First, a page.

How SVB stock price performed in 5 years
Silicon Valley Bank (SVB) has suffered a significant fall from grace following half a decade of being rated as one of the best banks in the United States.
SVB and its parent company, SVB Financial Group, had been held in high esteem as financial institutions serving companies across a variety of industries, from technology and venture capital firms to private equity clients.
SVB was included on Forbes’ annual list of the best banks in the U.S. for five consecutive years, a point its parent company celebrated on Twitter just a few weeks before its closure under Federal Deposit Insurance Corporation control on March 10.
SVB deleted their twitter account @SVB_Financial
This is what they posted just a few days ago: pic.twitter.com/Tc6EFZhJnn
— Dr. Eli David (@DrEliDavid) March 12, 2023
SVB Financial has since deleted its Twitter account after the California Department of Financial Protection and Innovation ordered it to shut its doors.
The fallout has had a direct, tumultuous effect on the broader cryptocurrency ecosystem, as stablecoin issuer Circle had $3.3 billion in USD Coin (USDC) reserves tied up in the bank. USDC depegged from its $1 mark as a result but has since clawed its way back to near-parity with its fiat-based peg.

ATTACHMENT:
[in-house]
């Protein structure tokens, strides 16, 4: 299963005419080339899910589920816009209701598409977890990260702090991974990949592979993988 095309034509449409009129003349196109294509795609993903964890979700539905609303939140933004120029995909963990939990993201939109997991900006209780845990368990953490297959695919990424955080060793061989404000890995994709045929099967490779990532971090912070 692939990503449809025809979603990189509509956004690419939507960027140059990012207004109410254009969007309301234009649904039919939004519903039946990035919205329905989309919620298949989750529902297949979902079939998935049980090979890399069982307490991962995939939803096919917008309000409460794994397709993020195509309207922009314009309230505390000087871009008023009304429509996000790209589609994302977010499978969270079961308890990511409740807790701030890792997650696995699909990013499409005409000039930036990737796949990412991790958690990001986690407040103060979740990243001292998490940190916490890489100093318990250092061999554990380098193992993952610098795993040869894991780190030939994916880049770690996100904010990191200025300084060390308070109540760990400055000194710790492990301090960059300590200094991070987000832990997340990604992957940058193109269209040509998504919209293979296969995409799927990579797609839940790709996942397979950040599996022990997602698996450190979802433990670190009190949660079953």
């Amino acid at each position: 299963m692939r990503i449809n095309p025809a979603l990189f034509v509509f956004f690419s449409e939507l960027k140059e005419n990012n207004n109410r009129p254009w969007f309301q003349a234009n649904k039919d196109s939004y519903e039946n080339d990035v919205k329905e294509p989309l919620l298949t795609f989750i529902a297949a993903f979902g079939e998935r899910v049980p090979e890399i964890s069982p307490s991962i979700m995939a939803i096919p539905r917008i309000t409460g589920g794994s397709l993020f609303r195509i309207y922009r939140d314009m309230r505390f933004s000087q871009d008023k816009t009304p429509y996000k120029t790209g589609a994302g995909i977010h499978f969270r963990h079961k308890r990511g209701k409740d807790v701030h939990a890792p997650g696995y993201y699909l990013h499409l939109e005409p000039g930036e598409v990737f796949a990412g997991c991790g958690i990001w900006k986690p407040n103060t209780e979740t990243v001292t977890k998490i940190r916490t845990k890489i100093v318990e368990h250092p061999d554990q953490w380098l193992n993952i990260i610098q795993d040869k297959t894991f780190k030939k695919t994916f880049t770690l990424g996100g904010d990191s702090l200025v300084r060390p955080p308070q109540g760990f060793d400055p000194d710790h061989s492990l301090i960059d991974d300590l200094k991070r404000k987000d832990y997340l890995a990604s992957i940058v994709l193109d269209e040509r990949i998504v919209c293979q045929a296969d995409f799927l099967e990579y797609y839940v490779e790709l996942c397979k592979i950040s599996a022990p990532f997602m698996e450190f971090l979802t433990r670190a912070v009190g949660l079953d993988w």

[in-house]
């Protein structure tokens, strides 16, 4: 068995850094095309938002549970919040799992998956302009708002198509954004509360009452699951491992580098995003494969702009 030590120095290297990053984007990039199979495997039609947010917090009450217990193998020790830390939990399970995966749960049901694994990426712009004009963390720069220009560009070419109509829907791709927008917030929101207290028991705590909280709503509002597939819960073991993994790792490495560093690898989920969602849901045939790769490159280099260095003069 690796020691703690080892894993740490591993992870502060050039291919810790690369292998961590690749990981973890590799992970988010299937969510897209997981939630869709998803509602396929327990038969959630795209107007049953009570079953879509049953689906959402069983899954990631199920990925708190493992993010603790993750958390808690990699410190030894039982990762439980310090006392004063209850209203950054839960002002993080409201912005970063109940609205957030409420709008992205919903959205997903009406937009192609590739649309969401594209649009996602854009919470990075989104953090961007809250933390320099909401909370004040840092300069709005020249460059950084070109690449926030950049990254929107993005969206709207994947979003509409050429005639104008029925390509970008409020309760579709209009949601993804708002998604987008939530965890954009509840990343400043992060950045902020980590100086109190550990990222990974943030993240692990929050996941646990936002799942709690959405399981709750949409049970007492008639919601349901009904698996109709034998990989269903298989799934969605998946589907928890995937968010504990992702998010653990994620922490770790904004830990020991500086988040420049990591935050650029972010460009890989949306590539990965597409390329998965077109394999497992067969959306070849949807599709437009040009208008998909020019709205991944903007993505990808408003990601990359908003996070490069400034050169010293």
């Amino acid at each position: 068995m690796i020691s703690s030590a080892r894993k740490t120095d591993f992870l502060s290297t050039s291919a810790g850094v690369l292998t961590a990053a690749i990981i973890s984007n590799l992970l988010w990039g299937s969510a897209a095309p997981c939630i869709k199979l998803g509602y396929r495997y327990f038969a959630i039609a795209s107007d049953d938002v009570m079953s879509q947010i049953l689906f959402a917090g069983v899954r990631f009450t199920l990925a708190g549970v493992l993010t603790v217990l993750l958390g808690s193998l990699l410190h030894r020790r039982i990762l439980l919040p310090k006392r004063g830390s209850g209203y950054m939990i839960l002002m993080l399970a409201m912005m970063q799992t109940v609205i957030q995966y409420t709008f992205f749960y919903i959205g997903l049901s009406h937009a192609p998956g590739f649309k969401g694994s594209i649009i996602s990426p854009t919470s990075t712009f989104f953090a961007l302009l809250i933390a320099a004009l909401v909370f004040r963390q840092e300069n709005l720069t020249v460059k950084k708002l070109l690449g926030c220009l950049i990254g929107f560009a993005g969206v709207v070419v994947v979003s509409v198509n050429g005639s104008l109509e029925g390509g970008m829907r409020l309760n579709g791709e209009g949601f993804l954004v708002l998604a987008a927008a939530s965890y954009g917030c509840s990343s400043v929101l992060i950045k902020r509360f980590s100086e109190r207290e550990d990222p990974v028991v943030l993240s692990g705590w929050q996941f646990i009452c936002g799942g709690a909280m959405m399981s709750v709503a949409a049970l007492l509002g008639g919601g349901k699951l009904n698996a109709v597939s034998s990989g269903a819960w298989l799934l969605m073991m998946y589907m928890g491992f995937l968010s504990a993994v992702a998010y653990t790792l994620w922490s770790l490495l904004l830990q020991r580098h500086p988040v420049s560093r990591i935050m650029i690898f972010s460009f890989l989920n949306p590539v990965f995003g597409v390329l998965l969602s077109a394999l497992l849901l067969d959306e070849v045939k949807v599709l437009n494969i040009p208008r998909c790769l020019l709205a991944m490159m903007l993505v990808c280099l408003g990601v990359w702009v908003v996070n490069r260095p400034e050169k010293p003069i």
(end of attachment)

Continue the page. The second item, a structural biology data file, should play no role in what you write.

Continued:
Related: Biden vows to hold accountable those responsible for SVB, Signature collapse
Data from Forbes highlights SVB Financial’s stock price performance over the past five years. SIVB hovered between highs of around $325 and $136 between 2018 and the end of 2020. It then hit highs of approximately $759 at the tail end of 2021 before a slow and steady decline alongside the wider cryptocurrency and conventional markets.
SIVB’s share price has since dropped to as low as $100 following the closure of SVB.
William Quigley, co-founder of Tether, shared insights with Cointelegraph following SVB’s shuttering over the weekend. Quigley is also a former venture capitalist with over 10 years of experience as an auditor of failed banks.
According to Quigley, the U.S. Treasury Department has been aware since December 2022 that SVB could not pay all its depositors back, based on federal call reports.
“The Treasury Department continued to let SVB operate and take in more depositors’ cash even as SVB’s fixed asset base continued to drop in value from interest rate hikes.”
Quigley also noted that SVB debt was rated AA by federally regulated statistical rating agency Moody’s and received a clean audit opinion three weeks ago from federally supervised and state-licensed auditing firm KPMG.